As we approach 2018 we thought it might be interesting to have a look at the junction between the old year and the new as experienced by railway workers in the past. As we might expect, and as with Christmas day, things didn’t change dramatically from one year to the next, and the accidents continued from 31 December into 1 January. In the case of the end of 1912 and start of 1913 there was very little time between accidents.
On 31 December 1912 goods guard William Robinson was injured at Hatfield on the Great Northern Railway. At around 10pm he was standing alongside the lines as a goods train came to a halt, when he noticed a door pin on one of the wagons was not in place. Being diligent ‘he attempted to place the pin in position with his left hand, but while doing so stumbled over something’, falling to the ground with his hand lamp under him, bruising his ribs. Inspector JH Armytage could not determine what Robinson had tripped over, and so the accident was attributed to misadventure (1912 Quarter 4, Appendix B). And so closed 1912’s sorry record of railway worker accidents.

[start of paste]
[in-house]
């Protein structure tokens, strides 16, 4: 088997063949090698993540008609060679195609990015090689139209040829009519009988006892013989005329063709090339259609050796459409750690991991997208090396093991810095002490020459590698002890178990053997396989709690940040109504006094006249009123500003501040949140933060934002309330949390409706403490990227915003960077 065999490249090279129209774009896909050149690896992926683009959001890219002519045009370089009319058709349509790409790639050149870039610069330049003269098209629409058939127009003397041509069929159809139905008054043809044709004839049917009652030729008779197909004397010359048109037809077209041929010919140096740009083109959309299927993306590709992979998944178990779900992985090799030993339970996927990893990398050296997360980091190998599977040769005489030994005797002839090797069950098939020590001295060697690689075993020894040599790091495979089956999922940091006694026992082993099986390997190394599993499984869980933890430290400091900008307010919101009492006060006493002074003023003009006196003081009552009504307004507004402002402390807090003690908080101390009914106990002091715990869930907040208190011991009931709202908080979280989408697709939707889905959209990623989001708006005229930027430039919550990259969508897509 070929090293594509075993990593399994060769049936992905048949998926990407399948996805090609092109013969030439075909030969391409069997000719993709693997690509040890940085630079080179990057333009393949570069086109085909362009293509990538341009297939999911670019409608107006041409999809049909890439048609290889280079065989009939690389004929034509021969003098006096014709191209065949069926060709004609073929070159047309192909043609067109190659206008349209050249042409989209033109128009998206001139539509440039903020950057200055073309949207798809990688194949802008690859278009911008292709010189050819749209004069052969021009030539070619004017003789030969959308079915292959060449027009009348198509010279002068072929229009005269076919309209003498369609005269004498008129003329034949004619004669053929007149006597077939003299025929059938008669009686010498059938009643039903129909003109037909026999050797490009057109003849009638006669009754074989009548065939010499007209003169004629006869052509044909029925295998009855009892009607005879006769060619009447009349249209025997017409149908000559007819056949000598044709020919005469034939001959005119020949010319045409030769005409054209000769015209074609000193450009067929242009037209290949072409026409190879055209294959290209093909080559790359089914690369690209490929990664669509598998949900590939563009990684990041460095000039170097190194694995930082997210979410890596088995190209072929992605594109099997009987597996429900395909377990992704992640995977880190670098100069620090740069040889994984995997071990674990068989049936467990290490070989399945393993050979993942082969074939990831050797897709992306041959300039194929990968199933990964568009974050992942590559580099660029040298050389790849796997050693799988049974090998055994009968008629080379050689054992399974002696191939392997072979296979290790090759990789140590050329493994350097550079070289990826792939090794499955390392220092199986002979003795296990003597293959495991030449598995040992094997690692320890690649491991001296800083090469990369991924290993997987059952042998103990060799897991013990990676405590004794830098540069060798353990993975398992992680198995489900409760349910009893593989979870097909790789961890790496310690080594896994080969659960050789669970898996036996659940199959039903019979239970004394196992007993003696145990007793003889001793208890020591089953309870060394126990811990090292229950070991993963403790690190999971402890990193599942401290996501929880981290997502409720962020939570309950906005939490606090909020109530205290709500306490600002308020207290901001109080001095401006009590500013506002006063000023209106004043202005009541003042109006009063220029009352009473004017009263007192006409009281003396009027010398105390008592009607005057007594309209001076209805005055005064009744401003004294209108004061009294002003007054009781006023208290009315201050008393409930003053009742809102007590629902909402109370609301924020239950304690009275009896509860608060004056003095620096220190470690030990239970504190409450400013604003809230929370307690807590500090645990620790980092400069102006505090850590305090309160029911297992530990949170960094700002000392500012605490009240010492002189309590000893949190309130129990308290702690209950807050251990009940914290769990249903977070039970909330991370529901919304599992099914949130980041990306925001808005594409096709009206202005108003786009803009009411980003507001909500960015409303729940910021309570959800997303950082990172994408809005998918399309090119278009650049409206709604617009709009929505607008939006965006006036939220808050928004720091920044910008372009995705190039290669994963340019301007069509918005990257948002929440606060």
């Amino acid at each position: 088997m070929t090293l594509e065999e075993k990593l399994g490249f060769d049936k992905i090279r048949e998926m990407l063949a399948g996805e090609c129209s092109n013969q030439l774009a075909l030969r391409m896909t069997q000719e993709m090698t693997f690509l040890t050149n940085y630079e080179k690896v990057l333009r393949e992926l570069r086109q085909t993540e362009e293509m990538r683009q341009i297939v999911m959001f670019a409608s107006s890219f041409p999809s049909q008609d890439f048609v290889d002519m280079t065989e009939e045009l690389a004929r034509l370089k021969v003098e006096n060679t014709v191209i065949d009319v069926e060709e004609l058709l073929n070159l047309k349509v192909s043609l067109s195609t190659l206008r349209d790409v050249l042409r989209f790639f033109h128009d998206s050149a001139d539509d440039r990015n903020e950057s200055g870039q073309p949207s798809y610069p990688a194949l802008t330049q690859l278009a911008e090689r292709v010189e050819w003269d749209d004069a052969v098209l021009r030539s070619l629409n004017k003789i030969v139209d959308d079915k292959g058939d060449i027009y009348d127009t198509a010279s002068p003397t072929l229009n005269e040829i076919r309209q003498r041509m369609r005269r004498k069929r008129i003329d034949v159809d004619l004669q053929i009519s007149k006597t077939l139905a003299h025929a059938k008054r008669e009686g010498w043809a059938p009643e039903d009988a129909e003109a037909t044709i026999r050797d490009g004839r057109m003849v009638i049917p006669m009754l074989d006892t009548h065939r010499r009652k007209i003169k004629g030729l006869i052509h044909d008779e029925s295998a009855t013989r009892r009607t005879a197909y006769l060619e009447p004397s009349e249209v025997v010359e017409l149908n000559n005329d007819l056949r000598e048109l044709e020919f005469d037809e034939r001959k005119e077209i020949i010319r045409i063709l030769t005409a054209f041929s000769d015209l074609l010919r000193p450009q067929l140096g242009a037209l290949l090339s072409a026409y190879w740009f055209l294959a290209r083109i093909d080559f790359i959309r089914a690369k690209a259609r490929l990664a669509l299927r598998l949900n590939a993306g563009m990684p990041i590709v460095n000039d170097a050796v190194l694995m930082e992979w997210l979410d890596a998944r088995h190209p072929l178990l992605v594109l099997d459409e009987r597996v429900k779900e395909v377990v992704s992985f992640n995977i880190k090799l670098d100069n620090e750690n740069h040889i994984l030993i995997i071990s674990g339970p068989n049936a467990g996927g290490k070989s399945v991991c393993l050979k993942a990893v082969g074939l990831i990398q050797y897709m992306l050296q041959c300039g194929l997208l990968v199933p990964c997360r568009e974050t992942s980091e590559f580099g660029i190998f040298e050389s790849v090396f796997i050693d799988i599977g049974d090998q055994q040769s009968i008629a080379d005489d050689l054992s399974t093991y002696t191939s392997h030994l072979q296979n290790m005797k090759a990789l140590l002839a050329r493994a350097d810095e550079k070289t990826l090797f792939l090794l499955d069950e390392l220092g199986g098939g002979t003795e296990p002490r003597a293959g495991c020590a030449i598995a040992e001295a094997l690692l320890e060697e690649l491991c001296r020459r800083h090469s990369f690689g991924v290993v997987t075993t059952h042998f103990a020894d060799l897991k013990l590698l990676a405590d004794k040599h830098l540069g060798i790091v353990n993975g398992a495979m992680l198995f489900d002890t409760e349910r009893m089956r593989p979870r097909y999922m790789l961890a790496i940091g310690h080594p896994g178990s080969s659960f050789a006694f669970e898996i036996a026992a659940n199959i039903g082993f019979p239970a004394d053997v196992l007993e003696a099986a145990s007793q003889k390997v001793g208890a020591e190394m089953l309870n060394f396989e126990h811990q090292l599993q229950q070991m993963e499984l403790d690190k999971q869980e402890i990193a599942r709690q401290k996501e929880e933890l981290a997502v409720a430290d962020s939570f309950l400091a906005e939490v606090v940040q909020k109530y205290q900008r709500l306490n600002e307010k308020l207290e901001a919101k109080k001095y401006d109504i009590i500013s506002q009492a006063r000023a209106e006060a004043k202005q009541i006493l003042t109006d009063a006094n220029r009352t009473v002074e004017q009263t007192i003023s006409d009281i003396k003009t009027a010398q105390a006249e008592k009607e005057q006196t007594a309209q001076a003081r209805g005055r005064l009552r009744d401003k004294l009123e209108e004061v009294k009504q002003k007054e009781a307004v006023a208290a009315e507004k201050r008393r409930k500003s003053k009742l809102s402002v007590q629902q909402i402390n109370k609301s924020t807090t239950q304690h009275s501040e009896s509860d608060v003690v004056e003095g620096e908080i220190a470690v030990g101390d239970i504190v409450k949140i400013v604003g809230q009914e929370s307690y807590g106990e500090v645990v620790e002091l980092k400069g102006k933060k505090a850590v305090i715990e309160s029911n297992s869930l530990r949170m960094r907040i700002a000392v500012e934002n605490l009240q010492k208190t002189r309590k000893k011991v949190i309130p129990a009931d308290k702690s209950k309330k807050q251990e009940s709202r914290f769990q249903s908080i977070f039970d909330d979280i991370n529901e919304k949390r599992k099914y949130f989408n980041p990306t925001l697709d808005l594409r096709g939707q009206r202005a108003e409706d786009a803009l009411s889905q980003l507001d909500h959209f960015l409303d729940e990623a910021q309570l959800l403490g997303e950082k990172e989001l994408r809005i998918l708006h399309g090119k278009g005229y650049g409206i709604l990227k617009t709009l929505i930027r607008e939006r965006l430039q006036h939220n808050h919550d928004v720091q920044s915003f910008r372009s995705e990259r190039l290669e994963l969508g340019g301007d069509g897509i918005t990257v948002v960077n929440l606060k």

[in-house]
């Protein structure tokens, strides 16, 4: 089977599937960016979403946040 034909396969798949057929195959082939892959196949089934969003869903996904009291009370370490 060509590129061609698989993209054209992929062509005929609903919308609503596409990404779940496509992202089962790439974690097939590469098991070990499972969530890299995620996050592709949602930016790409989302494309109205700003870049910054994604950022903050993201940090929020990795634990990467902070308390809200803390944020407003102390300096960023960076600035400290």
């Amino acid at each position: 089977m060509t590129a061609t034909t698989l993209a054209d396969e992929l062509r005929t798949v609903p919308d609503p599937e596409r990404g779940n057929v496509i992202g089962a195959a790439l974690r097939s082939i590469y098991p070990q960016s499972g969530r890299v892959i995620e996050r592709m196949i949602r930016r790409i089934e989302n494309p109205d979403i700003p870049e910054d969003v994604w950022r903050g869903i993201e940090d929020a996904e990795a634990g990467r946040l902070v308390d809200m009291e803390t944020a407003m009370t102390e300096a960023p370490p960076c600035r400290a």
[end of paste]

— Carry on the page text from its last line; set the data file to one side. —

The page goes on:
A few hours passed before the next accident – or at least, the next accident that the Railway Inspectors investigated, the first of 1913. At 2.45am at the wonderfully-named Whifflet on the North British Railway, another goods guard, N McGilvery, was injured. Walking alongside a train he was shunting, he held his shunting pole under his arm. As he turned to look at the wagons passing him ‘he inadvertently allowed the hook of the pole to go foul of the train’, and he was caught by one of the vehicles. With a sudden pull forward, he fell and his right leg and one of his fingers were run over ‘by some of the wheels’, with his leg later being amputated. Inspector Charles Campbell also attributed this to misadventure (1913 Quarter 1, Appendix C). And so 1913 began as it meant to carry on, in a year which was to see at least another 29,000 injuries and deaths.
And that’s the end of this year’s blog posts – hopefully you’ve enjoyed reading them and they’ve been informative. We’ll be back with plenty more next year, which, along with our Twitter feed (@RWLDproject), will try to highlight some of the work our project is doing as well as some of the cases in our database.